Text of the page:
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6 Lessons I Learnt In My First Startup Venture At his earlier role at Rover, he gained some invaluable and insightful lessons that became quite useful at running his current AI venture- Turing

By Jonathan Siddharth

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Before Turing, I ran another venture named Infoaxe which was soon rebranded as Flipora and then Rover. After 9 long years, the company, was acquired by Revcontent (in 2017). However, during my course of being an entrepreneur at Rover, I gained some invaluable and insightful lessons that became quite useful at running my current venture. Here's a look at some.


Mark Andreesen said that markets that don't exist don't care how smart you are or how hard you work. So it's really important to pick a big market that is ideally growing. And then there's this counterintuitive thing. Even though you pick a big market, it's important to pick a small segment of it to focus on first and utterly dominate before you slowly expand. Peter Thiel in his book Zero to One talks a lot about this. If you look at Facebook, they did not start out by trying to build a social network for everybody. They started out just for Harvard and then slowly added a couple of other colleges, and then high schools, and then the rest of the world.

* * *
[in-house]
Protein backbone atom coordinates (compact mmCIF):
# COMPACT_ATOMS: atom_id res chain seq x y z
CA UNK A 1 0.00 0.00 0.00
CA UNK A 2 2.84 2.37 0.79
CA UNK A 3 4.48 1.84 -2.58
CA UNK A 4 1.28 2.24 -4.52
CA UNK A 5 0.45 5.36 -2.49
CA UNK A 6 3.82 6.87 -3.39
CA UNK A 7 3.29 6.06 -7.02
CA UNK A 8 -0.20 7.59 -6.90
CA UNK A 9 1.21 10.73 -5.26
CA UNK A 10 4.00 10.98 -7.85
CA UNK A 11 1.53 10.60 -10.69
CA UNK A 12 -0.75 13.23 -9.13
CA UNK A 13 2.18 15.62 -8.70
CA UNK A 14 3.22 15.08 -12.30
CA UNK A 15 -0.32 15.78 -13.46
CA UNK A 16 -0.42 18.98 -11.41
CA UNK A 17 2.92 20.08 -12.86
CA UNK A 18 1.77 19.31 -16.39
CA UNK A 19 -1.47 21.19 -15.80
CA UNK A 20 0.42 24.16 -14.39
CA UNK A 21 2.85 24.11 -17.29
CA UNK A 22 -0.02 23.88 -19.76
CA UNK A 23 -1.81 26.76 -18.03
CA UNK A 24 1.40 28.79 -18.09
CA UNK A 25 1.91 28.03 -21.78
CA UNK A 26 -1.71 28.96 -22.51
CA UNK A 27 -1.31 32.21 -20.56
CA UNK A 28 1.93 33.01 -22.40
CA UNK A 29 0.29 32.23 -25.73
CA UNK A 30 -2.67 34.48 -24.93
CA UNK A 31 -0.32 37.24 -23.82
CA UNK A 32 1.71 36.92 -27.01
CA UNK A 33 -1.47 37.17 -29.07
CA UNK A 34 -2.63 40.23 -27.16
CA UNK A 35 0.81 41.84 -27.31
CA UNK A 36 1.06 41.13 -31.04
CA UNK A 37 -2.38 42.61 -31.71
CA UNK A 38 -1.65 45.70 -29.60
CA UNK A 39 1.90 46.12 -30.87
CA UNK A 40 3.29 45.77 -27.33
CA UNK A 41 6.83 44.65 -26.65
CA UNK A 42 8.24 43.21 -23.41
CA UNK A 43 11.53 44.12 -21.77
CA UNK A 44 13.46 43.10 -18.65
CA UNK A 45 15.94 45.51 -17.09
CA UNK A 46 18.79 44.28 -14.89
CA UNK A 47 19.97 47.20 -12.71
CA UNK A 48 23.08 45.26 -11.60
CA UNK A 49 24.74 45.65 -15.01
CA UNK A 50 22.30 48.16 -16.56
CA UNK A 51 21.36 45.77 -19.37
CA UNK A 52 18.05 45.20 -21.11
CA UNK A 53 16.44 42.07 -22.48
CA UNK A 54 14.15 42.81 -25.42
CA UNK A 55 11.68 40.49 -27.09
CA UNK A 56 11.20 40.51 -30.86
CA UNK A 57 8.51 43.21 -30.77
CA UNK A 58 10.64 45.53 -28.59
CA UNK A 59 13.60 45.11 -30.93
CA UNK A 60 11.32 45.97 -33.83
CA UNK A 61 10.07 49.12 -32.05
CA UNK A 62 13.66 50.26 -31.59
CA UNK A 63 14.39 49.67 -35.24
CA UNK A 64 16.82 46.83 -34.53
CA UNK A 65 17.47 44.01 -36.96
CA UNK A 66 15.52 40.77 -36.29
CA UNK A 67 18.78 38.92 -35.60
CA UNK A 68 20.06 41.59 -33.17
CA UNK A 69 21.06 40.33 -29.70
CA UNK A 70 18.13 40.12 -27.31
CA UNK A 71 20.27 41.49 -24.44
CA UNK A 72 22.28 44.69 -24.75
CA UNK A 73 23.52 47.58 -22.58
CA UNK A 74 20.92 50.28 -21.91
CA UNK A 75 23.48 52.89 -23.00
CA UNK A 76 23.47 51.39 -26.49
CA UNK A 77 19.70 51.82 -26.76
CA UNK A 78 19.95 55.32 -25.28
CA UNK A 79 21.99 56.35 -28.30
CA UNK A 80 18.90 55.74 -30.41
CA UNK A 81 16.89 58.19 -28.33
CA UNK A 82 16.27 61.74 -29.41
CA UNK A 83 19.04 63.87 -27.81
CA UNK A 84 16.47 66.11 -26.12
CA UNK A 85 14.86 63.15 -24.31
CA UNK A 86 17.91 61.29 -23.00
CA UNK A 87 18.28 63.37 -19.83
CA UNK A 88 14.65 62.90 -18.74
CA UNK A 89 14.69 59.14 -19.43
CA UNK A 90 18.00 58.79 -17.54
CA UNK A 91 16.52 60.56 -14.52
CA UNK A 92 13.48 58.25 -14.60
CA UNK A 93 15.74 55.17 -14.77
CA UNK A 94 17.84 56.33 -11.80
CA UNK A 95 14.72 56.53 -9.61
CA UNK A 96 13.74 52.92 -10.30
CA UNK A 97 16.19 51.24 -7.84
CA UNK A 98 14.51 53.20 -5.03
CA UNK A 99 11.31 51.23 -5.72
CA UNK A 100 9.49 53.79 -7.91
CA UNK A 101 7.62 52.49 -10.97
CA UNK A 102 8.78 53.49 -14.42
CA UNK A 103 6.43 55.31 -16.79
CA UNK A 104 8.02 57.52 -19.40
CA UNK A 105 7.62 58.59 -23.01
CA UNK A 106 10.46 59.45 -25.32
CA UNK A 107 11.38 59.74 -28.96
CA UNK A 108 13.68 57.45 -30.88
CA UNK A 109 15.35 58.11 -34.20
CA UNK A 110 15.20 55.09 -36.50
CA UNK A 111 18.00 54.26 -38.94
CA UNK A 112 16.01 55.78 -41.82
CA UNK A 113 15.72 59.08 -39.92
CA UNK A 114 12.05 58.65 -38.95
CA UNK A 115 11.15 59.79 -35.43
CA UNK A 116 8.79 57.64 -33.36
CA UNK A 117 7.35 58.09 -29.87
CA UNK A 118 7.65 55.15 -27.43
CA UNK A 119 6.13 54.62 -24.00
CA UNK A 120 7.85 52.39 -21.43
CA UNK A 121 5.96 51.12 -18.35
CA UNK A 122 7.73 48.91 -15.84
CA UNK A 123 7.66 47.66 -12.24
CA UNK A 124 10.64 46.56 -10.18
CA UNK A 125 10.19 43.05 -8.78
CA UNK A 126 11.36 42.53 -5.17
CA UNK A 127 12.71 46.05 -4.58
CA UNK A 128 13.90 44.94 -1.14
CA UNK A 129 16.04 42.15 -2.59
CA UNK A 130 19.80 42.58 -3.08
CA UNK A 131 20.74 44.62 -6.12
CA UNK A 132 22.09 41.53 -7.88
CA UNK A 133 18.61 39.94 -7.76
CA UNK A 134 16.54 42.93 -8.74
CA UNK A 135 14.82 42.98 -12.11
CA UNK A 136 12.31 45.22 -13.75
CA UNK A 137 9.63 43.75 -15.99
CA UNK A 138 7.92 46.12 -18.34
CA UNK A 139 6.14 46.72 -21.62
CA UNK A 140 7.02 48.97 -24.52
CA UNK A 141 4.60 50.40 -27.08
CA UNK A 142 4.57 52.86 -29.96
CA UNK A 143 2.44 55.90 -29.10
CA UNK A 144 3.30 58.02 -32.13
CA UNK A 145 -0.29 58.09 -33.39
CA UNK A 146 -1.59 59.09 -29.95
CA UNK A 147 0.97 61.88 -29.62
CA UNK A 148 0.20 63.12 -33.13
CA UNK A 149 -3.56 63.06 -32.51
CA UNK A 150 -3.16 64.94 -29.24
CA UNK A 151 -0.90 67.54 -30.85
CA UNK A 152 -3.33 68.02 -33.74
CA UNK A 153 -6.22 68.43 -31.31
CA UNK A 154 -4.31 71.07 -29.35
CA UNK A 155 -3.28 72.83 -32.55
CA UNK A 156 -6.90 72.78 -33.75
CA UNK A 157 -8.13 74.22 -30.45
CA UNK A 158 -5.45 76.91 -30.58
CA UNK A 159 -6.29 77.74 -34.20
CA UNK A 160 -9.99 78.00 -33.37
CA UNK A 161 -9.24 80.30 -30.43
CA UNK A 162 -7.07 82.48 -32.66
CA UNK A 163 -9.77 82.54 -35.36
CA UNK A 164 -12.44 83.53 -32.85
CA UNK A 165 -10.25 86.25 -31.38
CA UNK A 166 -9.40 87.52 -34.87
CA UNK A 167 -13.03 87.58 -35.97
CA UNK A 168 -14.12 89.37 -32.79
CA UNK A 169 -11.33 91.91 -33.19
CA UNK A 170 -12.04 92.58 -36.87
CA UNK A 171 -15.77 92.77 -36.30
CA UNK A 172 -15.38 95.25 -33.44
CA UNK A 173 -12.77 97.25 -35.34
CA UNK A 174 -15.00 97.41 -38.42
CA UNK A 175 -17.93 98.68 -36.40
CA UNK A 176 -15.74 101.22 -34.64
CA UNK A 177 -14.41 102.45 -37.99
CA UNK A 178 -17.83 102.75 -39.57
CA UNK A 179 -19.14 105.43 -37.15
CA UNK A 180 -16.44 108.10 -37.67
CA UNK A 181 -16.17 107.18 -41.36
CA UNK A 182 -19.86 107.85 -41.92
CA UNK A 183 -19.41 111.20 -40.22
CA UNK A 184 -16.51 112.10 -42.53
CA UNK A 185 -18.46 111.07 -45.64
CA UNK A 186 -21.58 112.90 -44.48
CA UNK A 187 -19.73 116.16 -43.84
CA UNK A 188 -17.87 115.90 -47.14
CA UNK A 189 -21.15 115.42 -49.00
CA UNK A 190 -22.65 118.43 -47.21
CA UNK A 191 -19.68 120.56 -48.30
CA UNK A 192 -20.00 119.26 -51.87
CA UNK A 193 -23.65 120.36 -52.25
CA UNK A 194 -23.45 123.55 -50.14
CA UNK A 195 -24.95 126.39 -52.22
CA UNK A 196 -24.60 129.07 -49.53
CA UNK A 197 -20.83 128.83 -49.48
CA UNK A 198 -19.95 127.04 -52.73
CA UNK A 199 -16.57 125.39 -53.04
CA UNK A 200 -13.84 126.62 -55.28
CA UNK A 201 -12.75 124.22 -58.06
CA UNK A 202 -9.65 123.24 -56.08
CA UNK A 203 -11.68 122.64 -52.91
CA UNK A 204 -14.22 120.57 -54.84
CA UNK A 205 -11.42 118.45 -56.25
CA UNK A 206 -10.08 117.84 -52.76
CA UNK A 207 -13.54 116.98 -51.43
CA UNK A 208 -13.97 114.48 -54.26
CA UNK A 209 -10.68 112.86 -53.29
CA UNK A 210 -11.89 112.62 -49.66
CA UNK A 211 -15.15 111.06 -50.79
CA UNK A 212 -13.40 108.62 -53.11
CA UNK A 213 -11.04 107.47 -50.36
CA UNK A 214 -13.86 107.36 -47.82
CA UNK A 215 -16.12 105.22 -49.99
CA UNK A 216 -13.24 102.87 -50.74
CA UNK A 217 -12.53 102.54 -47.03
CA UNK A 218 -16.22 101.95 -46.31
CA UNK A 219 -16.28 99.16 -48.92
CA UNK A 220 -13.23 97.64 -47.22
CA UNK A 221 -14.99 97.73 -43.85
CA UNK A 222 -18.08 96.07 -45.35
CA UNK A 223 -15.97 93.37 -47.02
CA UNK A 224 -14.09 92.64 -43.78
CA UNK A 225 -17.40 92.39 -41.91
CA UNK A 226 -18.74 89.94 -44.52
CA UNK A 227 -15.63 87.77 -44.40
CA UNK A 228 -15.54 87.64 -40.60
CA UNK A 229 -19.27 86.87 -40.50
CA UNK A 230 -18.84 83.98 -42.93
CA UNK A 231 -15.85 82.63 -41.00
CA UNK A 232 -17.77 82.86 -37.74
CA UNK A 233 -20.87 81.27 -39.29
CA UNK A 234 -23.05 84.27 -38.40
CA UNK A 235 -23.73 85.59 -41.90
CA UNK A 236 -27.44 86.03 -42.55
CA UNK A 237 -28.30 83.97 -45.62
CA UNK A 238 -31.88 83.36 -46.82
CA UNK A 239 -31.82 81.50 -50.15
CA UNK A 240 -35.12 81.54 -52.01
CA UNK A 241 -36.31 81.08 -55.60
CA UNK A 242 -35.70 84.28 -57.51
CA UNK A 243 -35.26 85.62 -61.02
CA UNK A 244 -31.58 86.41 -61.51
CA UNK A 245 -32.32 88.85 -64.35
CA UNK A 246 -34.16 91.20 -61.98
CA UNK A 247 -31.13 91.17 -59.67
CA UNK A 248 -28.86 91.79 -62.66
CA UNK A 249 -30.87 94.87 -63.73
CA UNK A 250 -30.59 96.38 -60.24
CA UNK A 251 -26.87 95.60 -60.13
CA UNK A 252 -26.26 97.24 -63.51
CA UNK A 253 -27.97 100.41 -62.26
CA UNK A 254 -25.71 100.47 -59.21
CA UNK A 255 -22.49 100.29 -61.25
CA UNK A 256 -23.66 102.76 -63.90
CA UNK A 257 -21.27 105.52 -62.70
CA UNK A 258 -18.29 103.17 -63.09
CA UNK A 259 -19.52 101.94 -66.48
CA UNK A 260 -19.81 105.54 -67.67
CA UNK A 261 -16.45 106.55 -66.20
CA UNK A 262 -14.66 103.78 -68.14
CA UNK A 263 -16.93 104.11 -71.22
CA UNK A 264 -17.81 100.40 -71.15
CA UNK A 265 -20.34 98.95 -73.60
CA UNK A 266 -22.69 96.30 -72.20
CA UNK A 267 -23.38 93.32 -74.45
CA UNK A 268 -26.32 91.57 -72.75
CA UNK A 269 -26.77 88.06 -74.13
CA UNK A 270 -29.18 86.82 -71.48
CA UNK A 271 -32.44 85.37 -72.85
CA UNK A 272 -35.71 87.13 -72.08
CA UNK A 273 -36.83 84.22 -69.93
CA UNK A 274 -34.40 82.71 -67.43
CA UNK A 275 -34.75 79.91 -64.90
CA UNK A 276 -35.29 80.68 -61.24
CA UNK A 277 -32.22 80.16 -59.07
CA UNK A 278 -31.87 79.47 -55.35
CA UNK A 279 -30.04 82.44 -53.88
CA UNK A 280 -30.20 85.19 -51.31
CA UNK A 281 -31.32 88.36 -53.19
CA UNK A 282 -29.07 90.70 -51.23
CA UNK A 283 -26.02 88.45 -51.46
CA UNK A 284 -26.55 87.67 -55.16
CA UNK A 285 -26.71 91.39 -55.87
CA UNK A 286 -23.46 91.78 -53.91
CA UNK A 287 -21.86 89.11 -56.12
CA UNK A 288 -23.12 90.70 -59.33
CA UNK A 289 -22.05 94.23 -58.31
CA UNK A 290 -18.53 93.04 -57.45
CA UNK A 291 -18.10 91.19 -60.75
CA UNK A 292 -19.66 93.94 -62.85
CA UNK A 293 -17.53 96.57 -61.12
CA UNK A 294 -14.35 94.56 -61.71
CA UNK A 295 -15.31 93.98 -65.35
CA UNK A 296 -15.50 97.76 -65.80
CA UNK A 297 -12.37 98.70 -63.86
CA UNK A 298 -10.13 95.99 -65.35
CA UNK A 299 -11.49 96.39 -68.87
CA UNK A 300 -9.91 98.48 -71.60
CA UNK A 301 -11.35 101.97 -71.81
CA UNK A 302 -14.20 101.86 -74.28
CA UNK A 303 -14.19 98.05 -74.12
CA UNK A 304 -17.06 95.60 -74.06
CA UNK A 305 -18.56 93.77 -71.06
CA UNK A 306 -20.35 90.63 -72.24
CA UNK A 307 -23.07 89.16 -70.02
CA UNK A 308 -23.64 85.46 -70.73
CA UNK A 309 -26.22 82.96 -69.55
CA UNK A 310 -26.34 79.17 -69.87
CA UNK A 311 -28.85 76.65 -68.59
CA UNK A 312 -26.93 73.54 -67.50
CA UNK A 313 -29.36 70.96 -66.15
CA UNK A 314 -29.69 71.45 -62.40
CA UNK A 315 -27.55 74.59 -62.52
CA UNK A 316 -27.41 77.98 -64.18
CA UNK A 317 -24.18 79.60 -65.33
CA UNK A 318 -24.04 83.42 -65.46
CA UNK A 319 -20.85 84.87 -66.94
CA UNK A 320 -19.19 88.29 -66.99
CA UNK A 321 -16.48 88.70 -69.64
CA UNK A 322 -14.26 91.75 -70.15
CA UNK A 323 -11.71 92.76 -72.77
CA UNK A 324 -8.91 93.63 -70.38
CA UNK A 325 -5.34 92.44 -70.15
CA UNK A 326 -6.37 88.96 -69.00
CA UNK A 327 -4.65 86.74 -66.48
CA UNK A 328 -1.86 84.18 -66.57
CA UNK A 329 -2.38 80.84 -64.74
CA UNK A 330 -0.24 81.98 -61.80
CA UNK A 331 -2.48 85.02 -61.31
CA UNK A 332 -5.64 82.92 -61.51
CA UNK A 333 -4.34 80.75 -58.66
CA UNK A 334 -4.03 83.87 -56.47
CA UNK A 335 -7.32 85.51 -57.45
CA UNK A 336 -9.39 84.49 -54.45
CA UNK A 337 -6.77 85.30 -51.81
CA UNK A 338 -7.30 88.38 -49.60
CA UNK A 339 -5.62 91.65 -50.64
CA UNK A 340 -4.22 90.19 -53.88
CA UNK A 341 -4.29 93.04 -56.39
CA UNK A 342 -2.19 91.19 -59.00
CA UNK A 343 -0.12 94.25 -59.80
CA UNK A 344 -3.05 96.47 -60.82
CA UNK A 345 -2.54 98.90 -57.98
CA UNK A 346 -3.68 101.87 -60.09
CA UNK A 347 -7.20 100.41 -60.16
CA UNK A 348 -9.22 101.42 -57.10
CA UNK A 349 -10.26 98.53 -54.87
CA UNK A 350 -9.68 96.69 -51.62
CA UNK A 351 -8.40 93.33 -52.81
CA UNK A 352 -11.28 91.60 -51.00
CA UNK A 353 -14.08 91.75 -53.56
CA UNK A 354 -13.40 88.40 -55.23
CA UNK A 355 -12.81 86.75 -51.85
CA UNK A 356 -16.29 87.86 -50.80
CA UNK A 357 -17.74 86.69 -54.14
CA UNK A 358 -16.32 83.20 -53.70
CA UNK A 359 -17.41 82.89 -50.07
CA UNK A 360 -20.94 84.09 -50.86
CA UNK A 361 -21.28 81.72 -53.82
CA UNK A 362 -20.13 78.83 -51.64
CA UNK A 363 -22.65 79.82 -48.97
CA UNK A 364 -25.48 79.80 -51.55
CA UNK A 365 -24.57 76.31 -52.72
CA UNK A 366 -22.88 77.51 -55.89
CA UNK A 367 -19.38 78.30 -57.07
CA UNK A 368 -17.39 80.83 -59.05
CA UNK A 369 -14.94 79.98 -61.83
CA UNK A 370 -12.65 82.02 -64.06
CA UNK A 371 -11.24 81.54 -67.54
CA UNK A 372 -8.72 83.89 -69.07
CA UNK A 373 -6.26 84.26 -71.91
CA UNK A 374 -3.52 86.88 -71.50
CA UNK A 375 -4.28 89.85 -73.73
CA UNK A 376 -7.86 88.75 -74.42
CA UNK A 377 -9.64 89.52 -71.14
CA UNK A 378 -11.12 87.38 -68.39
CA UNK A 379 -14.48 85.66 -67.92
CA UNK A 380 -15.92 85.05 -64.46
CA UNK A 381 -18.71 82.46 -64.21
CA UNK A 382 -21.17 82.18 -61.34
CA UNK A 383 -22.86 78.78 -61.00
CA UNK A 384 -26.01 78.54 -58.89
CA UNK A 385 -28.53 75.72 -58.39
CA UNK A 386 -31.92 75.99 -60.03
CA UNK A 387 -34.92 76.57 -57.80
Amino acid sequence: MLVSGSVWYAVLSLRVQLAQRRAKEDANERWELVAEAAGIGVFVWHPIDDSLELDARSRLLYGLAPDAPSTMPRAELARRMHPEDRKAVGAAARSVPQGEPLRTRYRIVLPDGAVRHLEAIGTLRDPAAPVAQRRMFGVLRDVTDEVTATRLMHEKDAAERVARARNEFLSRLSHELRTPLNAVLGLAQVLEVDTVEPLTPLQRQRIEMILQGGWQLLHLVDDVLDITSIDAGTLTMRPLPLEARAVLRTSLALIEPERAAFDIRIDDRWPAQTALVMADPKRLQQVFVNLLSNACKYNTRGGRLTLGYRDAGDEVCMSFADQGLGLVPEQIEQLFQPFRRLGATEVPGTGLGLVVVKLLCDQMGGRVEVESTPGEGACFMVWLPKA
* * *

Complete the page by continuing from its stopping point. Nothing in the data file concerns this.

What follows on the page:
In my first startup, I would first focus on just building the right product and to ensure we are serving our customers well. And then when I notice our runway to be like 12 months, then I would switch into fundraising mode. And if for some reason I'm not happy with the valuations we're getting, I would switch into M&A mode. That's the wrong approach. At Turing, I operate in a multi-threaded fashion where I'm spending 90% of my time on the company, making sure we're building a great product. Spending about 8% of my time with the investor relations. And then maybe 2% of my time making sure we are cultivating the right strategic relationships for M&A at some point in the future.


In my first startup, I always had this notion what are we doing right. In my current startup Turing, I always think all the things that could fail in a particular product or in a particular initiative. We make a list of all the things that could go wrong and make sure we have mitigation plans for all the risks that you have ahead of time so that we're actively mitigating those risks.

Even though you pick a big market, it's important to pick a small segment of it to focus on first and utterly dominate before you slowly expand


When something is not working in company, the normal founder mentality might be: what is that small thing that I can change to make it working? I think the counterintuitive thing is when something doesn't work; usually the small things will not fix it. So you have to be ready to make big moves. And I think having that courage to make those big moves when something doesn't work is really key for company building.


That may sound cliche. But the counterintuitive thing is you need to be able to zoom into the details on a few things that really matter in your business. So you have to hire a great executive team, operate with leverage, but you should also be able to drill down to the details to debug a product or a process that is not working.


Life is short and companies usually have a window of time in the market to make an impact and it's important to really step on the gas. Speed is a competitive advantage in startups. Speed wins.


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